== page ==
Radio Finance Capital: Dominos Aligning

It’s not a long line of dominos – just three in particular – but if they begin to fall you can bet there’ll be collateral damage throughout the radio industry.

The most wobbly of the three is Cumulus Media. The #2 radio station conglomerate in the country by stations owned, the company just can’t get a break with its turnaround endeavors. After an 8-to-1 reverse stock split last year which temporarily raised its share-price above the critical $1 floor for listing on NASDAQ, the company’s gone underwater again. Thursday’s trading-close saw CMLS shares at just under 27 cents, making for a total market capitalization just above $8 million. That’s about half of what it was just a month ago. Earlier this month, NASDAQ started the delisting-clock again, which means Cumulus has six months to implement a revival-plan and stick to it.

Of course, the aggregate value of Cumulus’ hundreds of radio station licenses is multiples higher than the market value of its stock, but most definitely not enough to cover the $2+ billion in debt it carries. A refinancing proposal using stock imploded last month, prompting Bill Cunningham in Media Life (just before it shut down) to observe that “Unless some white knight comes along, Cumulus has no choice but to file for bankruptcy protection. It could come in a matter of weeks.” Read More

Ajit Pai’s Forked Tongue on Media Freedom

His boss has repeatedly asserted that journalists are the “enemy of the people,” but when FCC Chairman Ajit Pai was asked directly at a Senate hearing earlier this month whether he agreed, he skillfully talked around it. Claiming reluctance to “wade into the larger political debates,” Pai commented that he believed “that every American enjoys the First Amendment protections guaranteed by the Constitution.”

After the hearing, 13 Senate Democrats sent Pai a letter asking for more detail on his commitment to press freedom, and his response was perfunctory – though he did assert that he thought Trump was talking about “fake news” being the enemy, not legitimate journalism.

Unfortuantely, Pai’s past actions as a lowly Commissioner completely contradict these claims. There are two cases that make this plain. Read More

O’Rielly Talks Tough on Pirates to Senate

Keeping in line with the Trump administration’s penchant for dehumanization, FCC Commissioner Mike O’Rielly used some of his time testifying in front of the U.S. Senate Commerce Committee last week to hype his signature issue: going to war on unlicensed broadcasting.

Calling them “squatters” who “are infecting the radio band,” O’Rielly whipped out all the now-familiar canards: that pirate radio “stations” (his quotes, not mine) somehow harm “consumer services” (whatever those might be), “emergency communications” (lacking any meaningful evidence that this is a tangible problem), and “the financial stability of licensed radio stations” (nah, that’s Wall Street’s fault). He references a claim from the Massachusetts Broadcasting Association that it’s identified some two dozen pirate stations “operating in one of their markets” (most likely the Boston metro area) and the numbers are growing. Read More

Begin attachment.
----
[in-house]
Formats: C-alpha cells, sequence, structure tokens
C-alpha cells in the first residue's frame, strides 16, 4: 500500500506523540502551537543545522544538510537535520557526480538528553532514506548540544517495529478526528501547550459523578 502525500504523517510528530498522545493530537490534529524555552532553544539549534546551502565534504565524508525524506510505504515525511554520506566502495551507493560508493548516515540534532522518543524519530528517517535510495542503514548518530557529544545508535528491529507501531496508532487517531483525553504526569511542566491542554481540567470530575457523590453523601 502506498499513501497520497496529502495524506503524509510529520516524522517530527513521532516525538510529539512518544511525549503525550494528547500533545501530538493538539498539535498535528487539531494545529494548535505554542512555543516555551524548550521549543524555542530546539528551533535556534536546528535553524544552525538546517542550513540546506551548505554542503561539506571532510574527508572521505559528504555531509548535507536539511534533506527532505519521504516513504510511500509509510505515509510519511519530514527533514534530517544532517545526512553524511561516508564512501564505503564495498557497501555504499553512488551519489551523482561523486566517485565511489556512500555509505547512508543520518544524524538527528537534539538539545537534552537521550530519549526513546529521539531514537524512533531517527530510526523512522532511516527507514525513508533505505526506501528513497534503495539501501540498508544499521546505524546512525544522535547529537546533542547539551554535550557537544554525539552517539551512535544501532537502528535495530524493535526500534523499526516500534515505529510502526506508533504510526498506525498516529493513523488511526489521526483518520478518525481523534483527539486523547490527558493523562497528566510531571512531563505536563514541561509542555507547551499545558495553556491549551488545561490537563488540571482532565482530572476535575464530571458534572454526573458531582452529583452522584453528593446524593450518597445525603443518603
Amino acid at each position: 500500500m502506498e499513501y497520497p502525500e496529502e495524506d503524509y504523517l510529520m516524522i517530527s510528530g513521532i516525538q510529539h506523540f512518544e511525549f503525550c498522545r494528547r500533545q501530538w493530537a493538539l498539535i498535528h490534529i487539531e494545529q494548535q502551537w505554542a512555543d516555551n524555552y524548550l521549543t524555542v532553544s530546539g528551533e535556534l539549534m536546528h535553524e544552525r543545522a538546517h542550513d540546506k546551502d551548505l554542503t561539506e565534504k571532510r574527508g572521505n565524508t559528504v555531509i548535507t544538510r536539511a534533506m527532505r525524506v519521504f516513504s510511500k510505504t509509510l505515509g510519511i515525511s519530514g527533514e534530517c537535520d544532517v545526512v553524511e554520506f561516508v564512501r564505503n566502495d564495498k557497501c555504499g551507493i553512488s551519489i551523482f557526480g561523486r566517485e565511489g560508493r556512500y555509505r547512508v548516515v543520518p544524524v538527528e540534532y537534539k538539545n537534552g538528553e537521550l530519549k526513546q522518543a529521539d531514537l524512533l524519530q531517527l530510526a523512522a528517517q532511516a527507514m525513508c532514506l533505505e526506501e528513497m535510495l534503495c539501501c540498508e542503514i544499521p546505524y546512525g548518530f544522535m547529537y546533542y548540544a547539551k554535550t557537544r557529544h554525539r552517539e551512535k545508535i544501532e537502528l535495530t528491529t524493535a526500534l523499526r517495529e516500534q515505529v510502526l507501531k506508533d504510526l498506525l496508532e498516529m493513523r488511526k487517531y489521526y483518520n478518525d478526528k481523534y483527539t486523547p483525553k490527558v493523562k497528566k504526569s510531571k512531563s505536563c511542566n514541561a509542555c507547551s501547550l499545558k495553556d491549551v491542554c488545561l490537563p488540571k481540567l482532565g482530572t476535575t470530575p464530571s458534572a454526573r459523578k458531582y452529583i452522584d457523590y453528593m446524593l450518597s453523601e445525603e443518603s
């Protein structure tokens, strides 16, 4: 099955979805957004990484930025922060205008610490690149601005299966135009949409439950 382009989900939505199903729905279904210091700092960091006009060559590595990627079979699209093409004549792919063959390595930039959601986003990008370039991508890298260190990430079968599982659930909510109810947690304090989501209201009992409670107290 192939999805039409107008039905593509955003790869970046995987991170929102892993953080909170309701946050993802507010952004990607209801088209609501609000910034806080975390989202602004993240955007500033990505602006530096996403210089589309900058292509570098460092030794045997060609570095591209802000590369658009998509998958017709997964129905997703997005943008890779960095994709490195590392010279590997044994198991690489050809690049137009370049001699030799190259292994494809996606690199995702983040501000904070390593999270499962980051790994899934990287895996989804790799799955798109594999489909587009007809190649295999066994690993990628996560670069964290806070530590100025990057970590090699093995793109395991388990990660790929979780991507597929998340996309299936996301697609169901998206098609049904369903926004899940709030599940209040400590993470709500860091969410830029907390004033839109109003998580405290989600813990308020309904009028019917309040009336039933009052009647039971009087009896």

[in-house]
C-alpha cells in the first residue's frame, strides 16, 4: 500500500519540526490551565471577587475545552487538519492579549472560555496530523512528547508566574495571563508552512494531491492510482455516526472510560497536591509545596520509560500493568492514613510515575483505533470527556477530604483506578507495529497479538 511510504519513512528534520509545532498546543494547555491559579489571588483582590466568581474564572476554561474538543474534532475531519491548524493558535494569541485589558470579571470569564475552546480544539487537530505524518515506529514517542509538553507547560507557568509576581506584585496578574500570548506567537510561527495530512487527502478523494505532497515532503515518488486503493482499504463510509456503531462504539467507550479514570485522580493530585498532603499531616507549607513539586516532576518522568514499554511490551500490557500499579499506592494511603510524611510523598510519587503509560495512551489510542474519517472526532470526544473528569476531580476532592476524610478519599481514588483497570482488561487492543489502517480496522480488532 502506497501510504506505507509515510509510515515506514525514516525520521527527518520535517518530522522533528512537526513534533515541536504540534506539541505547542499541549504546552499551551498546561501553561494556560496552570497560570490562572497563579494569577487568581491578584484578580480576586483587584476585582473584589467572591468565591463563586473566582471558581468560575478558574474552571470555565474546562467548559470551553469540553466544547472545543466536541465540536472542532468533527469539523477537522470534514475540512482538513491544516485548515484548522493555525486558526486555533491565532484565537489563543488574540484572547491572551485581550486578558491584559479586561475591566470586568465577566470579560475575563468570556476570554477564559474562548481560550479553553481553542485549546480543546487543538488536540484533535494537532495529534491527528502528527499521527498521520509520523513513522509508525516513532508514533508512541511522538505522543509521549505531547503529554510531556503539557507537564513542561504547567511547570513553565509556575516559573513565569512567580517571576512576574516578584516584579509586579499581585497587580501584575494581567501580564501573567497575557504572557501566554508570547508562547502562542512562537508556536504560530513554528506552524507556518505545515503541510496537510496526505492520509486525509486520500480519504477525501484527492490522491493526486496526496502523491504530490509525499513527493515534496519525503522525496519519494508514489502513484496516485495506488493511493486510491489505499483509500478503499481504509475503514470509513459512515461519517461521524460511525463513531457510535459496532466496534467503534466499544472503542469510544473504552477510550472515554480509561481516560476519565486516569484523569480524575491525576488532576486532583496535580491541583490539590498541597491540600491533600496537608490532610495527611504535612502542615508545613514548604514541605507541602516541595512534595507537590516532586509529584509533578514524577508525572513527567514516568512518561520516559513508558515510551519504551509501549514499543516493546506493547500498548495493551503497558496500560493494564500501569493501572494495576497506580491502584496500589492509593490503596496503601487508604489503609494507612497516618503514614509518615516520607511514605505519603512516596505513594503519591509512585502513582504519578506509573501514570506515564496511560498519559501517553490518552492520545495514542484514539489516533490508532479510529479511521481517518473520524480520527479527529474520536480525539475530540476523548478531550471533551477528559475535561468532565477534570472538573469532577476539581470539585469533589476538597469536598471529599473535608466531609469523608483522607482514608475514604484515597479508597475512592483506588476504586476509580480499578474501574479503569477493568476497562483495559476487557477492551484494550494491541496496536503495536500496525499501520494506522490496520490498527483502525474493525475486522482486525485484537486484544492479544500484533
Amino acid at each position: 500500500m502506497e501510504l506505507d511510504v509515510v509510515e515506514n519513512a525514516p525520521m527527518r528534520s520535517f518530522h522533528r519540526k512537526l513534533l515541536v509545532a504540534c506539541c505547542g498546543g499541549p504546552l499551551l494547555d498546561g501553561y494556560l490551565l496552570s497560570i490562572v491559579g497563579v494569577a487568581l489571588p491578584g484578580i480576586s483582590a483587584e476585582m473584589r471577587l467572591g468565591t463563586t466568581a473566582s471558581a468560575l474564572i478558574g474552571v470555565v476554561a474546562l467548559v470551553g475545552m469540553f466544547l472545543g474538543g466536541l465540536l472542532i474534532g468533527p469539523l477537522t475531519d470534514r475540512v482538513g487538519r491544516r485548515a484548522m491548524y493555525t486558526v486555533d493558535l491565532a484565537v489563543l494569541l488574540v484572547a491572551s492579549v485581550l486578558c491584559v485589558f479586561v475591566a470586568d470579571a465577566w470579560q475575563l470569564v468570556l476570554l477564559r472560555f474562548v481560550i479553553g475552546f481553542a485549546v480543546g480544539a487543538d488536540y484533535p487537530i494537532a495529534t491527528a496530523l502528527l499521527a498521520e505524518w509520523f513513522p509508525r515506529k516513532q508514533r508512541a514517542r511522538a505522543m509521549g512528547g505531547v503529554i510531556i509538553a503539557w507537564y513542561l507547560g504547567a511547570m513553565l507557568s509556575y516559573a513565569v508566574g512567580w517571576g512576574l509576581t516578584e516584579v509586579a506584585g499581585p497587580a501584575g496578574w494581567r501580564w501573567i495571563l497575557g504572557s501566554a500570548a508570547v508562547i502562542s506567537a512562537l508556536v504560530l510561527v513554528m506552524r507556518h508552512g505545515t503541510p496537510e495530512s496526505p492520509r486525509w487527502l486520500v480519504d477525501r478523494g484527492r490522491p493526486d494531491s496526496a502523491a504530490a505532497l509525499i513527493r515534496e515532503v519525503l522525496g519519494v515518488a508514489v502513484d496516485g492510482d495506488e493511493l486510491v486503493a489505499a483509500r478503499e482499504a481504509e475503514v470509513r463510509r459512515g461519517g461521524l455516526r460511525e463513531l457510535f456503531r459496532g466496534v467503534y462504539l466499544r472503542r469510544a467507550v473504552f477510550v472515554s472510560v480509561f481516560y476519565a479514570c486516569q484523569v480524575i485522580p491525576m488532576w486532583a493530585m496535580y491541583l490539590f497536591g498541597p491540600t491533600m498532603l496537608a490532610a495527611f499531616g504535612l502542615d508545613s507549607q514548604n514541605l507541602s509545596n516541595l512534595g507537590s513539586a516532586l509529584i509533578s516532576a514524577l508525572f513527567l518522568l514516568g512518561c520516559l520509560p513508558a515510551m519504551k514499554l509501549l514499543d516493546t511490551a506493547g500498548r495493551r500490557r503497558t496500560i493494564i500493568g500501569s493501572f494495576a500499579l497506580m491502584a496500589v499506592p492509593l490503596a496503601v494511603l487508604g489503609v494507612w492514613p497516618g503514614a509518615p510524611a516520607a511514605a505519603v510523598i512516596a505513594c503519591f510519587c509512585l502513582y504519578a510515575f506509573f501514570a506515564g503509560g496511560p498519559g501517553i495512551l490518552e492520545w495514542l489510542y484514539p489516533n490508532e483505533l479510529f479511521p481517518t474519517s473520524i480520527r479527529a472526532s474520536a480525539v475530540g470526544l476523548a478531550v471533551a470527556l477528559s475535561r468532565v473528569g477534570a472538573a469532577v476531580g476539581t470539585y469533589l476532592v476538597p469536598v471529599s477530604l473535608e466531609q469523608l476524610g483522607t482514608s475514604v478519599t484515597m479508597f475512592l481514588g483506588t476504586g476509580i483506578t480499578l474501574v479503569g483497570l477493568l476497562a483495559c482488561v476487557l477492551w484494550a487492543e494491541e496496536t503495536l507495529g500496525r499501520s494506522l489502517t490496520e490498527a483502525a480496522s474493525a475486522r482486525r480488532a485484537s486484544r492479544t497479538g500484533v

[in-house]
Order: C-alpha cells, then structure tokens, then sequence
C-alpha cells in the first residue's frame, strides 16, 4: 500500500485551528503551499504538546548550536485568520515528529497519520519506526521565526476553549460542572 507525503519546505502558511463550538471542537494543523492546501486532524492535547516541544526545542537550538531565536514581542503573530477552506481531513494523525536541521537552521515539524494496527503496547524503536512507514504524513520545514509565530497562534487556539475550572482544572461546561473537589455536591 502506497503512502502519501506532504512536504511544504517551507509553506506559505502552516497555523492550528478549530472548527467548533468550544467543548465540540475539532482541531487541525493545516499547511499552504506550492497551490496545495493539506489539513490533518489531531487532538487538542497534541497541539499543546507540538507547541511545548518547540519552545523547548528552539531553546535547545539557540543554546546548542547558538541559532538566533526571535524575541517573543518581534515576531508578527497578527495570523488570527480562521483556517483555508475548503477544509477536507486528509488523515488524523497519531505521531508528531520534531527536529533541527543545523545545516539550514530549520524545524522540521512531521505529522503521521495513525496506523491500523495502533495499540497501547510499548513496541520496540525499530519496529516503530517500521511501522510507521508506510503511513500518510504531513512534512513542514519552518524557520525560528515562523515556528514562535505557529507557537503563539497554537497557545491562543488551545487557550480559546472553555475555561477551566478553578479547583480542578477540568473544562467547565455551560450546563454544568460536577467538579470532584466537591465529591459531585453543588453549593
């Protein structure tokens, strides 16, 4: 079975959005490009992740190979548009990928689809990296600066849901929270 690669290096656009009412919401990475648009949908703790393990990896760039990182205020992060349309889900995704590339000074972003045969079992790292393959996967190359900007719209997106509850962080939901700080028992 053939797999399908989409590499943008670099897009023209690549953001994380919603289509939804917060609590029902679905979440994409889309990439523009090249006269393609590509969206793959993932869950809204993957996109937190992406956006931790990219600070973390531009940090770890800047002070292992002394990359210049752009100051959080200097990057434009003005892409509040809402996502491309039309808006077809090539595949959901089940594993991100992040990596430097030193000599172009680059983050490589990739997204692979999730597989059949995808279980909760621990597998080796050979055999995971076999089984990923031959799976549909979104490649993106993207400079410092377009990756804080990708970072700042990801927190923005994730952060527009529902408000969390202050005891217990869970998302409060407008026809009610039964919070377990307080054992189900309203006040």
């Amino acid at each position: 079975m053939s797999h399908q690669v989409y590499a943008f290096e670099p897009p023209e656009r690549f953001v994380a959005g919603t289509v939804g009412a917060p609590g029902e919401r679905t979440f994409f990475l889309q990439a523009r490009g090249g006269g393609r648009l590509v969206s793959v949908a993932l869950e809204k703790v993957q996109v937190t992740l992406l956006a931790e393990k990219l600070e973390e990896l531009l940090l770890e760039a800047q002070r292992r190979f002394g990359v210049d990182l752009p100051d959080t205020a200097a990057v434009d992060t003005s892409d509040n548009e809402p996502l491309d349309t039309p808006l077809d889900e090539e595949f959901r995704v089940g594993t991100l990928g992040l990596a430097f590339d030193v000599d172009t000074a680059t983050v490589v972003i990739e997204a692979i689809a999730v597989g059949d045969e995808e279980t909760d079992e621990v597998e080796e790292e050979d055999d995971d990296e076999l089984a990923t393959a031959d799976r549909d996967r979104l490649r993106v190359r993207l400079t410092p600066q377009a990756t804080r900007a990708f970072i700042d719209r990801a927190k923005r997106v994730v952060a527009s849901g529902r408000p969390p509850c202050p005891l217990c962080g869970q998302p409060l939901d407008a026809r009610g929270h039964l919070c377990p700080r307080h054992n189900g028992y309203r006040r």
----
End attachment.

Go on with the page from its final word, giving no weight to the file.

Radio Industry’s Money-Flings

The money-shuffle has intensified in the radio industry as of late:

Clear Channel iHeartMedia: Still saddled with more than $20 billion in debt – of which more than $8 billion comes due in 2019 – the company’s going to great lengths to shuffle revenue between its subsidiaries to keep on top of its obligations. The latest move involves iHeart’s outdoor billboard division, one of the more financially solvent of the bunch, turning over nearly 90% of its latest quarterly dividends to the parent company.

In addition, iHeart filed papers with the Securities and Exchange Commission recently regarding the potential for its outdoor division to acquire the intellectual property to the words “Clear” and “Channel.” This sounds like the corporate version of scrounging for change in couch cushions; no word on how much those two words, separately or in conjunction, might actually fetch.

iHeart’s recent debt-exchange, for which it traded notes due in 2018 for paper payable in 2021, was classified by Moody’s Investor Services as a combination “distressed exchange (DE) and a Default due, in part, to the extension of the maturity date beyond its initial terms and the company’s very high leverage levels,” further observing that “the company will remain poorly positioned to withstand an economic recession or any material weakness in terrestrial radio in the future.” Read More